A green, black and orange bracelet keeps Westerville resident Kelly Hickey-Ginn motivated as she trains to ride in her second Pelotonia.
The bracelet has three strands of colored beads, connected by ribbon and heart charms, with the green representing lymphoma, black denoting melanoma and orange signifying leukemia.
Those are the three types of cancer that took the life of her father, Dennis "Pickey" Hickey of Gahanna, at the age of 76 on June 14, 2017.
"His non-Hodgkin's lymphoma mutated into three different types," Hickey-Ginn said. "He's the only one in the world who had these. When he passed, I almost dropped out of (Pelotonia). But I realized it was more motivation to do it."
Her friend, Anne Wright, a Westerville resident, made her the bracelet as a gift following her father's death.
"It was totally unexpected," Hickey-Ginn said. "I wear that constantly to remember Dad, plus to stay motivated and to remember why I'm doing it."
Hickey-Ginn, 42, will ride 45 miles from Columbus to New Albany for the second consecutive year.
Hickey-Ginn said she followed in her father's footsteps as a real-estate agent. Pickey Hickey worked for HER Realtors for more than 40 years in central Ohio.
The 1994 Gahanna Lincoln High School alumna said her father was diagnosed with lymphoma in 1999, and given only six months to live.
He started an experimental treatment at the James Cancer Hospital at Ohio State University, and Hickey-Ginn credits the hospital with giving her father 18 years beyond his original diagnosis.
In appreciation for what the James did for her family, she wanted to find a way to give back.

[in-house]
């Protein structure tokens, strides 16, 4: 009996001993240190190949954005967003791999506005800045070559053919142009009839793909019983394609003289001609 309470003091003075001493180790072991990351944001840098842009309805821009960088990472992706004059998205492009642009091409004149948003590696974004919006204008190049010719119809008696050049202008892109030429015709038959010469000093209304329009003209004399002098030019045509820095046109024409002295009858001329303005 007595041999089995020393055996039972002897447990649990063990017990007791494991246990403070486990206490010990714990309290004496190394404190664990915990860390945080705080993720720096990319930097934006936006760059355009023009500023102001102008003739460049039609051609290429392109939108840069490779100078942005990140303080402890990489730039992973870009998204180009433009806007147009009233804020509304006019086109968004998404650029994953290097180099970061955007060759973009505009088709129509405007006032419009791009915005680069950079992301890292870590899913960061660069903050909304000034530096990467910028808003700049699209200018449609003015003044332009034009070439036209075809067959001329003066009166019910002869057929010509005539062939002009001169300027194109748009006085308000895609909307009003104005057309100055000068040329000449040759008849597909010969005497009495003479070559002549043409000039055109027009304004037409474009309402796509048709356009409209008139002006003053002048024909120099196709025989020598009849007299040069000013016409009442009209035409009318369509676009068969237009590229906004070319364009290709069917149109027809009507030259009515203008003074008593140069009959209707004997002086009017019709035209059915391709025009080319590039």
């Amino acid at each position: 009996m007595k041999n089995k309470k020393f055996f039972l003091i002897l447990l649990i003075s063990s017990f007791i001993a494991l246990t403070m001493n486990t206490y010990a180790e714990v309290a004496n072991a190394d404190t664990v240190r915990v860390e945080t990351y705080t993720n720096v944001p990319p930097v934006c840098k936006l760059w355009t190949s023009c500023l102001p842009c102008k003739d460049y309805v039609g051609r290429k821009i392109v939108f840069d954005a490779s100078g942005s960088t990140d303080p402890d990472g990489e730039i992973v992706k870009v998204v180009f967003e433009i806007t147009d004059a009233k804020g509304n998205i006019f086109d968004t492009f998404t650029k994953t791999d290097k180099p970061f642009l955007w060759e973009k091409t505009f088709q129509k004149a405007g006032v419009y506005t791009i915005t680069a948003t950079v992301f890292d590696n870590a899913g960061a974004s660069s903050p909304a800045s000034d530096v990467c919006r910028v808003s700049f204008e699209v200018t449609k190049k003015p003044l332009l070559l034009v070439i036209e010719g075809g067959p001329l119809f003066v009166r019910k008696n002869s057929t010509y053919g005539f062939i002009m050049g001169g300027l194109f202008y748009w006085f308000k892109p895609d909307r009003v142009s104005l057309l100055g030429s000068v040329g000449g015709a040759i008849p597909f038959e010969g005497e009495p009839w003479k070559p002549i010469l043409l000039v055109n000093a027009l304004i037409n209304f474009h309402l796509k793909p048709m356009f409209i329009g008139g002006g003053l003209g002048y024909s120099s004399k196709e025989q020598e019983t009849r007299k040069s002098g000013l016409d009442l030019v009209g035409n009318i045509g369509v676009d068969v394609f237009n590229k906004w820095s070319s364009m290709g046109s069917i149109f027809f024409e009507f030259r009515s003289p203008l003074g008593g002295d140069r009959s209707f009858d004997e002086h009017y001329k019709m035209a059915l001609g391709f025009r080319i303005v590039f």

"I wanted to volunteer or something like that," she said.
While out with coworkers last year, she said, a decision was made to put together a Pelotonia team for their company, CRT Realtors in Gahanna.
"The next day was like, 'What did I agree to?' " she said.
The CRT Realtors peloton has 14 members this year.
Hickey-Ginn said her CRT team has trained together a few times, but she was too busy showing houses.
"I've been going to CycleBar (an indoor cycling facility)," she said. "You're not in the heat. It's very cool."
Before signing up for Pelotonia in 2017, Hickey-Ginn said, the last time she had been on a bike was when she was a child.
"I bought my bike a month or two before Pelotonia," she said. "It was completely last minute."
However, she still had a great experience in Pelotonia, which was launched a decade ago as a grassroots fundraiser for local cancer research at Ohio State.
"You hear about it and see it on television," she said. "To be in it physically was amazing. People are at the end of their driveways and people in town would go to the square and cheer. The finish line was an amazing experience."
Hickey-Ginn said she wasn't sure if she was crying at the end of the ride because she was in pain, happy it was over or experiencing emotions.
"It was very, very cool," she said. "It's hard but so worth it."